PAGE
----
Deal with it

Deal with it

When Green Deal launched in January 2013, bold claims were made about how effective it was going to be at improving the energy efficient of the UK’s housing stock. Now that the dust has settled on its first year, we ask the industry for its views on the real impact of Green Deal.
At the start of Green Deal, Greg Barker – Minister of State for Energy and Climate Change – revealed that he expected 10,000 live installs by the end of December 2013. The results didn’t quite match his – and DECC’s – dreams. But perhaps the biggest disappointment for the heating industry was the lack of involvement from small installer businesses and sole traders.
The Heating and Hotwater Industry Council (HHIC) recently made the stark comparison with the successful 2010 Boiler Scrappage scheme that was used by an estimated 50,000 small firms and saw 120,000 boilers replaced in three months. The Green Deal has so far failed to capture much interest with only 1,500 firms supporting the scheme.
Installer spoke to leading experts in the industry to gauge their impressions of the scheme – and – most importantly – what they felt the next steps need to be to make it as successful as was originally planned.
Roger Webb, HHIC Director:
“The industry wanted Green Deal to be a great success but the reality is, it has failed. We believe that the lack of engagement with the small installer firms and their 135,000 workforce is a major factor for this, and we are strongly urging DECC to re-examine the delivery model for Green Deal. We also need a less onerous quality scheme that takes into account the competences and certifications required of heating installers.
“The numbers don’t lie. A few hundred live Green Deals when 10,000 were promised; just 2% of firms have so far installed Green Deal heating measures, and only 8,500 boilers have been fitted using Green Deal finance or cashback schemes.”
Paul Joyner, Director of Sustainable Building Solutions:
“The Green Deal is criticised by commentators for the time taken for consumers to sign up and the small numbers of Green Deals finalised. However, demand for assessments has been high, with over 100,000 completed so far, and research from the Department of Energy and Climate Change (DECC) shows that 80% of those will result in energy efficiency measures installed. The energy saving scheme has the potential to be an industry changing initiative.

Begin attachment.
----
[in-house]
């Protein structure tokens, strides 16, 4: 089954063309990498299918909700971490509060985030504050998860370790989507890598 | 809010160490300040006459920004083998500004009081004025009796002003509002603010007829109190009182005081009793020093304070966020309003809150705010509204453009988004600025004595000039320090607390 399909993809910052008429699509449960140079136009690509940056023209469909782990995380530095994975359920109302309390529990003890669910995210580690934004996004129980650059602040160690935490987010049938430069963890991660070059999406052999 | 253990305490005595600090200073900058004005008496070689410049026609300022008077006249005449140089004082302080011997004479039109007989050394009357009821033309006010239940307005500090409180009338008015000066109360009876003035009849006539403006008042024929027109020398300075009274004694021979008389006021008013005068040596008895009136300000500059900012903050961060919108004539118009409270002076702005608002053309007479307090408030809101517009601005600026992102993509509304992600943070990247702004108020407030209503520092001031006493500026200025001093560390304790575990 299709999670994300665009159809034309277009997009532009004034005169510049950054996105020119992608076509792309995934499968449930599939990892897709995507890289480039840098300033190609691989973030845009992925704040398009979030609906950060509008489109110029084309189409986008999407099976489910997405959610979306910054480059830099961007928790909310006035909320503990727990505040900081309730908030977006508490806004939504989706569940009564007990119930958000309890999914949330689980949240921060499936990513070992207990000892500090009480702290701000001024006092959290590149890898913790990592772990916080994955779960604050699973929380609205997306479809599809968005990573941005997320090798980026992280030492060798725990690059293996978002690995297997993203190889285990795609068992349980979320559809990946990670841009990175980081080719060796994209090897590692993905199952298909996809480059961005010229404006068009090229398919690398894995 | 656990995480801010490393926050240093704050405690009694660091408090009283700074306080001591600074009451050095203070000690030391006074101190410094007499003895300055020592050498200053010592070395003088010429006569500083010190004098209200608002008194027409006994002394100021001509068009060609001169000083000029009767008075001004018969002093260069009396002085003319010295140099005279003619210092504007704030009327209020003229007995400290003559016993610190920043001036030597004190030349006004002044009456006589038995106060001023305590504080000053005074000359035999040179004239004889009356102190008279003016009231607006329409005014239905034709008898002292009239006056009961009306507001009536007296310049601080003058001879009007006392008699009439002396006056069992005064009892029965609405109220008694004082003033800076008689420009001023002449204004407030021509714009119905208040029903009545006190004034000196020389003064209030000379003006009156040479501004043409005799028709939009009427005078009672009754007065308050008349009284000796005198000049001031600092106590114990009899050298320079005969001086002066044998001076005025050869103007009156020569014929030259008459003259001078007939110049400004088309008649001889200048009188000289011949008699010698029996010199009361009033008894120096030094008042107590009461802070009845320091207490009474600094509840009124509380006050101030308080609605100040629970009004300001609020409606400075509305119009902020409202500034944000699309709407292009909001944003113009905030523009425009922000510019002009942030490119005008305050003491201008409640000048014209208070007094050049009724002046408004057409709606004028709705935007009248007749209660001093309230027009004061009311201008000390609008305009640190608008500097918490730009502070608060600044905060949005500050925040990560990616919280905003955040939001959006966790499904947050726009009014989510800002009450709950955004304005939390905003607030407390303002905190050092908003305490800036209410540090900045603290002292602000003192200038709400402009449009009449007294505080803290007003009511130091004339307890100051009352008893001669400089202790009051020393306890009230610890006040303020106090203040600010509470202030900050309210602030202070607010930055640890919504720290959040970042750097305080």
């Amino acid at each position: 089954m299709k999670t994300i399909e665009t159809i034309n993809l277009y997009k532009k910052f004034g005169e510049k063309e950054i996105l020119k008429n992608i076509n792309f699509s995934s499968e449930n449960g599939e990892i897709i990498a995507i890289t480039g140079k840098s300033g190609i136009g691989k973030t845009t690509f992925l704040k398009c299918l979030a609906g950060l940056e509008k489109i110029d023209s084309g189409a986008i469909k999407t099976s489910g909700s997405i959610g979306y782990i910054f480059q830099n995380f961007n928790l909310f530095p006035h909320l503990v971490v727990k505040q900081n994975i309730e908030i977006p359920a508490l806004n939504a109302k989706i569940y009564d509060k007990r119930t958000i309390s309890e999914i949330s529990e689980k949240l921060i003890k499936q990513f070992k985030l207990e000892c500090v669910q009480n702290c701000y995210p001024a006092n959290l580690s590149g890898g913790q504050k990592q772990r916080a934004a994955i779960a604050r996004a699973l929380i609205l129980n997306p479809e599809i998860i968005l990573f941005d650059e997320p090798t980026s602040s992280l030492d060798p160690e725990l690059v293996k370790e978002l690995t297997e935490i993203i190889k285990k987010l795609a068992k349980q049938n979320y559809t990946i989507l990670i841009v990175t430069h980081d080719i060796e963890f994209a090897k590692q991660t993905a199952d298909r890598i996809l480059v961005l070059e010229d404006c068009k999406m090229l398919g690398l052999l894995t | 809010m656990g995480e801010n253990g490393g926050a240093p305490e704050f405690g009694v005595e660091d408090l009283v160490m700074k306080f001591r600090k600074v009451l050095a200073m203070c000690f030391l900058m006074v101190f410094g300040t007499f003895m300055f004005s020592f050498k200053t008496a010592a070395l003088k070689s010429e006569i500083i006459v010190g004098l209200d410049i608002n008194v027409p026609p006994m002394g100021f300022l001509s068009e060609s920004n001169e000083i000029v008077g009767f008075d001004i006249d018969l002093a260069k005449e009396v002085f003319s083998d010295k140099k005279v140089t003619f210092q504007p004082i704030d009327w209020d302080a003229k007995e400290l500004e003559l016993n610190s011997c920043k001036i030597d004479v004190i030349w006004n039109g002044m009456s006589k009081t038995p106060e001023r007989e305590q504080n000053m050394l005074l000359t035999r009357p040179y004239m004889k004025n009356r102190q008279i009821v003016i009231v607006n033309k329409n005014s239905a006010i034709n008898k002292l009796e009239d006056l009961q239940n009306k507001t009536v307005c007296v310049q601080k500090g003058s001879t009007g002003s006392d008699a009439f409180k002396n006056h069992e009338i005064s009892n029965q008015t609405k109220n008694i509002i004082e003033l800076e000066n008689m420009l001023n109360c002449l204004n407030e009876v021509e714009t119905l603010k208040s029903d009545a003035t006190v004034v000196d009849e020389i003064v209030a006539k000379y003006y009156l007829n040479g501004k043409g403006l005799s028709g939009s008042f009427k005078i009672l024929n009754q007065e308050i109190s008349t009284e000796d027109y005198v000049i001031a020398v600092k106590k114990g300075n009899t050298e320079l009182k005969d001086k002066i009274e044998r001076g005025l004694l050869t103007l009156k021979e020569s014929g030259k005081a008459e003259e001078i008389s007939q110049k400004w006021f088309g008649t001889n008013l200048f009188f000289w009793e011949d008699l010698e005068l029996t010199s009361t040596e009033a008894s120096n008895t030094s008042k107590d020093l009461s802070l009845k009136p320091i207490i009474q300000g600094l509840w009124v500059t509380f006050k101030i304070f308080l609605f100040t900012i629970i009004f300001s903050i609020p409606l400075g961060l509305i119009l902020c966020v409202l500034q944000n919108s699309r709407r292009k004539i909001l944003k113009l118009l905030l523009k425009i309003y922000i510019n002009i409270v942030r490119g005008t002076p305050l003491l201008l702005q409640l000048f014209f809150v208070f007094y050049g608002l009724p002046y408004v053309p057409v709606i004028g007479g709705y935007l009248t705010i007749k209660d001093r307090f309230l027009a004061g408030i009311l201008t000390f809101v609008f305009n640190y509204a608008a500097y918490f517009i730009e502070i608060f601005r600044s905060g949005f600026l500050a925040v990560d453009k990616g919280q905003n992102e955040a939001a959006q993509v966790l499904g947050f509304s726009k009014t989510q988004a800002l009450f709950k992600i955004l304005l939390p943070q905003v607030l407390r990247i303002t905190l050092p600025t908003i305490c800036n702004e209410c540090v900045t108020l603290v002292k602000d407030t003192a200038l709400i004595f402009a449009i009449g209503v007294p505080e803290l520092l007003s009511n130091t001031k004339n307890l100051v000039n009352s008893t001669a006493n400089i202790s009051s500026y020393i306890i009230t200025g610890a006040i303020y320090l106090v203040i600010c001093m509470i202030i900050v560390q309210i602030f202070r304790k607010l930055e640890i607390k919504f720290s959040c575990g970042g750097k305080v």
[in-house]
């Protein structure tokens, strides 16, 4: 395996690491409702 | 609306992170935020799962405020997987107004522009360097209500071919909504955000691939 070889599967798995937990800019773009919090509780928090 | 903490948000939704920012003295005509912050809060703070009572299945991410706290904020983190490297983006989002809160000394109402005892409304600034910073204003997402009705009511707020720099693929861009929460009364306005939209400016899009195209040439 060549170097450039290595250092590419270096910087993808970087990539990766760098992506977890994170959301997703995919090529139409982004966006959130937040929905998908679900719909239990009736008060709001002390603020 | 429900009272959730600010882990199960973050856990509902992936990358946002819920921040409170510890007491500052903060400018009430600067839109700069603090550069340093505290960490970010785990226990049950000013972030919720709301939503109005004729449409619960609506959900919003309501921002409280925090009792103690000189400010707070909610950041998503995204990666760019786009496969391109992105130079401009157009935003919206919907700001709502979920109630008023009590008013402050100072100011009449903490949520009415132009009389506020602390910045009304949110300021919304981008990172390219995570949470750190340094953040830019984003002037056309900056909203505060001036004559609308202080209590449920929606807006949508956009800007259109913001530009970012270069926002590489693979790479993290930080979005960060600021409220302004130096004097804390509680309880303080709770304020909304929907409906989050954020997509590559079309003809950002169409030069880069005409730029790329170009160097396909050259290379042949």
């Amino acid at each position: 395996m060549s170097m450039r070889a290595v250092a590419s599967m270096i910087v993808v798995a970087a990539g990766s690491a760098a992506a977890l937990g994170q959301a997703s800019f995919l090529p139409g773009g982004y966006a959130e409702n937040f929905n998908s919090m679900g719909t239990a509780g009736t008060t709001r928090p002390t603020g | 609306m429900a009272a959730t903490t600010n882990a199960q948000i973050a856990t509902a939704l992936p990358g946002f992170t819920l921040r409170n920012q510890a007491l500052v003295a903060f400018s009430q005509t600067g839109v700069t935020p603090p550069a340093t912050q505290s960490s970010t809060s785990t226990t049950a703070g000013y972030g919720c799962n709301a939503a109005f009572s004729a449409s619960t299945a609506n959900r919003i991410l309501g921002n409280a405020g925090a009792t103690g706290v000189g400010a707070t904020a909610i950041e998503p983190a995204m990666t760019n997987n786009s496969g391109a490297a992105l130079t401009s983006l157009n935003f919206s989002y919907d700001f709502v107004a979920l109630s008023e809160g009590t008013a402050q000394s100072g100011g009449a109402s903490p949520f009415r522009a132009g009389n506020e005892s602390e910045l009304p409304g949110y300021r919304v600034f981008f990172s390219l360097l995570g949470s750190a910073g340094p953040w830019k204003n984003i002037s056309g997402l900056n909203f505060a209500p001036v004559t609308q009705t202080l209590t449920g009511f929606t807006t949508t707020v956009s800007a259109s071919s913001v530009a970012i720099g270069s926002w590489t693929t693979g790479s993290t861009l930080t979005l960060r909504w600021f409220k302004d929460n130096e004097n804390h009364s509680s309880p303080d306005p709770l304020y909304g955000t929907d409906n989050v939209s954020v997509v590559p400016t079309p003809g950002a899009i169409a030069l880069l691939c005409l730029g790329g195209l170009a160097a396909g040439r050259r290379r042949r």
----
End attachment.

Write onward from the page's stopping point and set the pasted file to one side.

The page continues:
“A major benefit of the Green Deal is the accreditation and regulatory environment it brings, helping to build consumer confidence. I am confident that once the finance is in place and easily accessible, the scheme will begin to realise its true potential.”
Ian Kenny, Marketing Director at Graham:
“Having launched just over a year ago, the Government’s flagship Green Deal scheme hasn’t exactly been met with the warm reception that was once anticipated. That said, it has helped to keep the issue of energy efficiency front of mind.
“Looking back at 2013 figures, we certainly noticed a significant increase in boiler sales and associated technologies and a renewed interest in solar thermal and heat pumps – this could in part be due to the Green Deal cashback scheme that was launched alongside the Green Deal itself.
“As we’ve invested a lot of time over the past two years in training, helping our customers to gain the necessary accreditation required to carry out these schemes, it would be a real shame if schemes like ECO lost momentum – the last thing we want to see is a workforce that has invested time and effort into gaining these qualifications, only to find that there are a limited number of jobs available.”
Francine Wickham, Global Marketing Director at Fernox:
“Consumers have been able to take advantage of the Green Deal since January 2013, yet the level of uptake has been disappointing. It has really been the complementary ECO scheme that has delivered the increase in boiler sales as more consumers have been able to make upgrades. Consequently, chemical water treatment sales have also improved, as installers have to ensure that new boiler installations are commissioned correctly.